Evaluation of a novel and efficient transcutaneous energy transfer link for bone conduction devices
Examiner: Sabine Reinfeldt, Dept of Electrical Engineering
Supervisors: Erik Holgersson and Martin Johansson, Oticon Medical AB
Background: Implantable hearing devices of various designs, specifications and intended use are available today and are used to treat patients suffering from various types of hearing loss. Active transcutaneous bone conduction devices represents one such system, where sound is converted into vibrations that are transmitted to the skull and thus to the cochlea via bone conduction. In a transcutaneous system, the implant containing the transducer is placed under intact skin and the power is transferred through the skin via a transcutaneous energy transfer (TET) link. The efficiency of such a link is dependent on the skin thickness, which can vary from a few up to about 15 millimetres, resulting in a power transfer efficiency of approximately 10-30%. An improved link design would enable a higher sound output, opening up new possibilities for treating patients with severe hearing loss with these systems, while also increasing battery lifetime and reducing the size of the system. A novel link, the Open Toroid (OT) link is to be evaluated and optimized for efficiency. The solution consists of an external transmitting coil with a toroid ferrite core with a gap of 5 mm and an implanted receiving coil with an air core, electrically and dimensionally matched. The OT link has potentially a higher energy transfer efficiency compared with a TET link since the gap between the transmitting and receiving coils is constant and since the toroid core and windings concentrates the flux. The main objective of this thesis was to investigate the performance and the efficiency of a link based on a toroid and to compare it with a conventional TET link system in terms of efficiency of power transmission.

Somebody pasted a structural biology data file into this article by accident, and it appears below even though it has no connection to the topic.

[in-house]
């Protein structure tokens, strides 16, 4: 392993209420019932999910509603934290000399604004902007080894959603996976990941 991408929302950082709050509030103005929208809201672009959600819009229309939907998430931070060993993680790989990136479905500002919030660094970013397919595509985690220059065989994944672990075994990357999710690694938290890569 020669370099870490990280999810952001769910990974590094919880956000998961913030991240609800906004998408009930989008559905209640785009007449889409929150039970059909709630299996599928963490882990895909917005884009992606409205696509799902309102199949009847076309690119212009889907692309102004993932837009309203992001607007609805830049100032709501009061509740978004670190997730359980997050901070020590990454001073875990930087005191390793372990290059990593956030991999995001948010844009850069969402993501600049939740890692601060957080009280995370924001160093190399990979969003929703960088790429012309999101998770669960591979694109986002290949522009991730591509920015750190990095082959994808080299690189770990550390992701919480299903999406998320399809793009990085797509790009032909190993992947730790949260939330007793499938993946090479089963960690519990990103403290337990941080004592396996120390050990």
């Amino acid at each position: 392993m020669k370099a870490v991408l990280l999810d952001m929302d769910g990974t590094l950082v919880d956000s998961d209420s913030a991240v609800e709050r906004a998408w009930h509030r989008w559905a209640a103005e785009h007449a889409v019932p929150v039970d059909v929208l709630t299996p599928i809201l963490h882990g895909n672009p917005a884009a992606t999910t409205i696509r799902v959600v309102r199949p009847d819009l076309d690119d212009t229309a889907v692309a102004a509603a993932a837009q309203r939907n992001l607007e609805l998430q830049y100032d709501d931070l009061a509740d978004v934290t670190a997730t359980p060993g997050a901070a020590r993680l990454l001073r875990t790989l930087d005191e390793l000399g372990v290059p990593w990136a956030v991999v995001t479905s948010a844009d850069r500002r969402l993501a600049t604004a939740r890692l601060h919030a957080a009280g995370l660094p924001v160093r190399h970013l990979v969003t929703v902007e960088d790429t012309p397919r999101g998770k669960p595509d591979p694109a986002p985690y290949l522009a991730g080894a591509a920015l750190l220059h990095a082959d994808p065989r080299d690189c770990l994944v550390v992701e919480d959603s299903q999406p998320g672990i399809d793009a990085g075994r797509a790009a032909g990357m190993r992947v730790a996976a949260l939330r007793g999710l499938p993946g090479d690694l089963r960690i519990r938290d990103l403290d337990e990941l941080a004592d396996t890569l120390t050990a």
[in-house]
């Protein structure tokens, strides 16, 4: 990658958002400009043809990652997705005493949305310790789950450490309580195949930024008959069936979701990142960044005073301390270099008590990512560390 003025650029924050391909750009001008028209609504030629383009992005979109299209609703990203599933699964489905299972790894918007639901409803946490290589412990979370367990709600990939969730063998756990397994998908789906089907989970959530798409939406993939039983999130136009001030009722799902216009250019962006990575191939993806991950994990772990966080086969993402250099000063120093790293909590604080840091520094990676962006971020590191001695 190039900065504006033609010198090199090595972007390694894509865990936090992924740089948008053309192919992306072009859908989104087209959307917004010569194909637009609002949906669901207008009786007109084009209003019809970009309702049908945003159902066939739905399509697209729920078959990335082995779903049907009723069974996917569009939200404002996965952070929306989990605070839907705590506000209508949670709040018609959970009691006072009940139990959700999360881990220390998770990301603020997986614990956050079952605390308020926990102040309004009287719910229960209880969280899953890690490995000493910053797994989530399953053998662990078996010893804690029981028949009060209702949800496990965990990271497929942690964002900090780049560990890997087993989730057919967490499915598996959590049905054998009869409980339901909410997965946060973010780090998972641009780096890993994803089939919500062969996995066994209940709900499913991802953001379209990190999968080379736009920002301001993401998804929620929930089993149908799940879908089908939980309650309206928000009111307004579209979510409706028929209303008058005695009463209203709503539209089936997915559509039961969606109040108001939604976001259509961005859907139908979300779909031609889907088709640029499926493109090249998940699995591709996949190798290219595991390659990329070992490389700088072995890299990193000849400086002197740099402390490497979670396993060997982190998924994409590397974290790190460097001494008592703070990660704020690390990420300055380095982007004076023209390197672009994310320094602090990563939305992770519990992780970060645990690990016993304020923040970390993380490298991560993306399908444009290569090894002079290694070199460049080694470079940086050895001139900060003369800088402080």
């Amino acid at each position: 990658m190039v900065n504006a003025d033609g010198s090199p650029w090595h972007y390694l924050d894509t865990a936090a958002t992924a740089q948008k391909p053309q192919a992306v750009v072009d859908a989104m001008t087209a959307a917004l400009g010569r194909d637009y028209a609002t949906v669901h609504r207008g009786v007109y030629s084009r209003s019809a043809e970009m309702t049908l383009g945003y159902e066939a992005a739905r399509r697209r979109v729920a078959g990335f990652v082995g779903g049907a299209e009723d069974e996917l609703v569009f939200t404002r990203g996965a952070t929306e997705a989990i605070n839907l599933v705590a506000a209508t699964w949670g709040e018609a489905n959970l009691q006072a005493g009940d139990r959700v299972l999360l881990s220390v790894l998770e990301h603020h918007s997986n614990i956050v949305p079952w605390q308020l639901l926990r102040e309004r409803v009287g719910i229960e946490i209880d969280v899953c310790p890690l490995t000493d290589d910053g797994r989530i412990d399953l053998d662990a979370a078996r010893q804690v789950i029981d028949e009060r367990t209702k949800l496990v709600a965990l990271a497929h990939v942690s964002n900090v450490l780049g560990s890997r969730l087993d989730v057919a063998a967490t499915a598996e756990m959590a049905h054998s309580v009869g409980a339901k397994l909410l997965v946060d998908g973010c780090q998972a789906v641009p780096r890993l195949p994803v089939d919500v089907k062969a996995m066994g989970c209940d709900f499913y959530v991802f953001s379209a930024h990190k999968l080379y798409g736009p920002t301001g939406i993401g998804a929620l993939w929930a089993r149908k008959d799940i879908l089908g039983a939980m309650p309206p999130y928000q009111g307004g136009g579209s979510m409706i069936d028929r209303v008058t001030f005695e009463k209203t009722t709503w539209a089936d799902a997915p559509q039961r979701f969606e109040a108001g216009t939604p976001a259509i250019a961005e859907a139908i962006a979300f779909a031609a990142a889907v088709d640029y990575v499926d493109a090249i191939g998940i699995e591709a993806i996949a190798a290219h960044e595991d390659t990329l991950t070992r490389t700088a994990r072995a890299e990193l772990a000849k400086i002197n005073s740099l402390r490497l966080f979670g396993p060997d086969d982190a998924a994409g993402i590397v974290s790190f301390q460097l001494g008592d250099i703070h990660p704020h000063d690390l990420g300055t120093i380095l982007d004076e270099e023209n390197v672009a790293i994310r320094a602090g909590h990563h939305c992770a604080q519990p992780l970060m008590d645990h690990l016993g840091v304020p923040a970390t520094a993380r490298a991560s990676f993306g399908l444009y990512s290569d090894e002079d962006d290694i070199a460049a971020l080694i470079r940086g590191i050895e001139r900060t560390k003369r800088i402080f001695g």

Materials & Methods: The influence of winding pattern, ferrite core material, wire diameter and misalignment between receiving and transmitting coils were systematically investigated. Evaluation was performed on a measurement system comprising a signal generator, a sound processor, a transducer, a skull simulator and a signal analyser. The energy transfer efficiency was evaluated for the OT link and compared that with a TET link using the same system level measurement setup.
Results: The OT link outperformed the TET link with regards to energy transfer efficiency. The power transfer efficiency was 2 to 10 times higher for the OT link compared with the TET link depending on the skin thickness and toroid parameters. More evenly distributed winding pattern, larger wire diameter up to 0.3 mm and more frequency specific ferrite core material improved the efficiency. The OT link showed robustness and stability as different alignments of the toroid in relation to the receiving coil resulted in only minor changes in efficiency.
Conclusion: In conclusion, the present study demonstrate that the OT link provides an efficient alternative for transcutaneous energy transmission for bone conduction devices.
Keywords: Bone Conduction, Implant, Radio Frequency Link, Toroid, Transcutaneous Energy Transfer
Student project presentation
31 March, 2020, 14:00
31 March, 2020, 15:00